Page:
SAN MATEO, CA--(Marketwired - August 09, 2016) - Argyle Data, the leader in big data/machine learning analytics for mobile providers, has highlighted the role of supervised and unsupervised machine learning in detecting and preventing anomalous mobile traffic. The move comes as Argyle Data and Carnegie Mellon University (CMU) Silicon Valley's Department of Electrical and Computer Engineering prepare to publish a new research paper on anomaly detection, which will be presented at academic conferences during the first half of 2017.
Global mobile fraud levels cost the industry an estimated U.S. $38 billion 2015 according to the latest CFCA survey. Most major attacks today are 'fraud cocktails': unpredictable mixtures of several fraud types.
The chief reason that operators are unable to detect complex new fraud is that approaches currently used to detect fraud in communications networks typically rely on static rules with pre-set thresholds, and can only detect known fraud types. Modern cyber-attacks evolve faster than an analyst can write rules to detect them. This type of mutating attack happens on a massive scale, siphoning off millions of dollars in just a few minutes, and is impervious to detection with traditional methods.
Rapid identification of suspicious traffic is the ultimate goal of telco fraud analysts but again, most existing fraud prevention technologies require time-consuming manual review resulting in costly delays in remediation.
"There is a growing need for new fraud detection solutions that can adapt to evolving network crime and usage patterns and all the signs point to machine learning as the answer," said Mohan Gyani, member of the Argyle Data Board of Directors and former president and CEO of AT&T Wireless Mobility. "Facebook, Google, and LinkedIn have pioneered big data and machine learning approaches to protecting their subscribers and gaining insight on vast amounts of data. The way in which Argyle Data is applying its supervised and unsupervised machine learning techniques to solve fraud in the mobile industry is highly innovative. Their upcoming research with CMU will provide further evidence of their leadership in this field."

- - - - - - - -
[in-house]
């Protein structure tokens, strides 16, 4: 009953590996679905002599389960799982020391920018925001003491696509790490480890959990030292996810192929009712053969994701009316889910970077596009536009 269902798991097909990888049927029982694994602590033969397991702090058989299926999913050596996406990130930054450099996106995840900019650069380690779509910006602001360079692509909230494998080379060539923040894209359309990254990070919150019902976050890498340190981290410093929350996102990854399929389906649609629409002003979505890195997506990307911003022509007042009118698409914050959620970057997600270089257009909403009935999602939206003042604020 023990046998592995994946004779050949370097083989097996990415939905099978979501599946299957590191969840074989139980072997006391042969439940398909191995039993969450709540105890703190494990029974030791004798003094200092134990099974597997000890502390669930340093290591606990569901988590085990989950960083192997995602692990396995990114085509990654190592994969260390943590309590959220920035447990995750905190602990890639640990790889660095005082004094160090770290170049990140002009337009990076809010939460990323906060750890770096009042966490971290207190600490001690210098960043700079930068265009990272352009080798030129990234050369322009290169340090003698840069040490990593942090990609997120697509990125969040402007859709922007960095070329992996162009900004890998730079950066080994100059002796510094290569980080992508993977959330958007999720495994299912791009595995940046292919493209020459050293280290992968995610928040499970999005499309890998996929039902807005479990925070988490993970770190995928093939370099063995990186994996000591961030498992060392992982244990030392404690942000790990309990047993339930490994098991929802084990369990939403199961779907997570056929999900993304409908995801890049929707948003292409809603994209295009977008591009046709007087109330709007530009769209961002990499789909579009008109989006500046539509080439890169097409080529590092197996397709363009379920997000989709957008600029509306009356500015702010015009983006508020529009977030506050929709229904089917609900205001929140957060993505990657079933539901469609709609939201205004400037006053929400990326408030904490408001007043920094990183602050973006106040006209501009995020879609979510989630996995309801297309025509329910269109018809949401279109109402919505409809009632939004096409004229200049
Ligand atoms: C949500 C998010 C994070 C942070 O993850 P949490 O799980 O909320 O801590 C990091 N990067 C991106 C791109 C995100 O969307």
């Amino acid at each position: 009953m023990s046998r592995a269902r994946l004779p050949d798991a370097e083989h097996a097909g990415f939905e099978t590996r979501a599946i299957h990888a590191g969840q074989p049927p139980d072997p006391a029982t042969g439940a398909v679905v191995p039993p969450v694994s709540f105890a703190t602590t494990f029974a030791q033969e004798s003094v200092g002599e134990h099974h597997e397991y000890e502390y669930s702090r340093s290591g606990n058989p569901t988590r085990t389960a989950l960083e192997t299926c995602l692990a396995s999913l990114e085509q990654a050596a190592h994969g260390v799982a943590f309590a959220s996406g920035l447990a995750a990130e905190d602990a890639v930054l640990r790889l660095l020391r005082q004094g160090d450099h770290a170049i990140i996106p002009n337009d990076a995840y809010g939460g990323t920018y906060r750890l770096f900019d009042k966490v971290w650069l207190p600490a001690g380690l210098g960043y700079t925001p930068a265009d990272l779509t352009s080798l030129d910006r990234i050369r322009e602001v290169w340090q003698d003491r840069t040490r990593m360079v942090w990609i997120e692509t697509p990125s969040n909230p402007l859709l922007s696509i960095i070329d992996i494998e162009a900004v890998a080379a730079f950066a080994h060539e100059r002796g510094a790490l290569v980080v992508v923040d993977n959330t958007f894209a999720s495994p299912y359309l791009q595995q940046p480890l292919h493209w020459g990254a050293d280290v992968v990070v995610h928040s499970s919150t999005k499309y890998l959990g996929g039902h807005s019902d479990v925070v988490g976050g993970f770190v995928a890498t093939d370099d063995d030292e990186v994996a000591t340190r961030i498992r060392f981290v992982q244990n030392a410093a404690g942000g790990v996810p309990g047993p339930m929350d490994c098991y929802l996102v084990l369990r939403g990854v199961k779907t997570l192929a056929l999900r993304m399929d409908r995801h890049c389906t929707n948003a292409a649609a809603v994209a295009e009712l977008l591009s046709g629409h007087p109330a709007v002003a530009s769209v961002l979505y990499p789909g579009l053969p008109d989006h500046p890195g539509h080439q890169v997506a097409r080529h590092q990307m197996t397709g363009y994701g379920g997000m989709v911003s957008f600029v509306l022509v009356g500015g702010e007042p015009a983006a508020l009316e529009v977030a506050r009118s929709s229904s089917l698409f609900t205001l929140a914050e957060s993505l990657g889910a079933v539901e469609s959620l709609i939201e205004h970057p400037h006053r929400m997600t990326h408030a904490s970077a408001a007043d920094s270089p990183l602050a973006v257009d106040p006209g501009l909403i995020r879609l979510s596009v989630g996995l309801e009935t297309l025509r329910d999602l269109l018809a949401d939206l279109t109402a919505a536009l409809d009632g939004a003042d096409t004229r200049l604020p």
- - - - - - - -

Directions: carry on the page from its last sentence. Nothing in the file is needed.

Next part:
"Not all anomalies are fraud, but all fraud is anomalous. The only way to detect anomalies in real time is to apply machine learning at massive scale," commented Robbie Lynch of telecommunications consulting firm Robbie Lynch & Associates, a member of the GSMA Fraud & Security Group, and former Fraud & Security Manager at Vodafone.
"This was not possible until the advent of unsupervised machine learning, which makes it possible to analyze massive amounts of data in seconds and present instant alerts about anomalous traffic to fraud analysts," Lynch added. "Argyle Data's big data machine learning system is meeting a clear need for innovation in this area."
Argyle Data is used by the world's leading mobile operators to detect fraud, profit, and SLA threats that cost the industry $38 billion per year. Argyle Data's industry-leading native Hadoop application suite uses the latest machine learning technologies against a unique, comprehensive data lake to give communications service providers a 360-degree view of user activities, allowing them to detect in real time the previously undiscoverable revenue threats and attack patterns being waged against their networks. To learn more please visit:
Argyle Data Website
Fraud & Technology Wire
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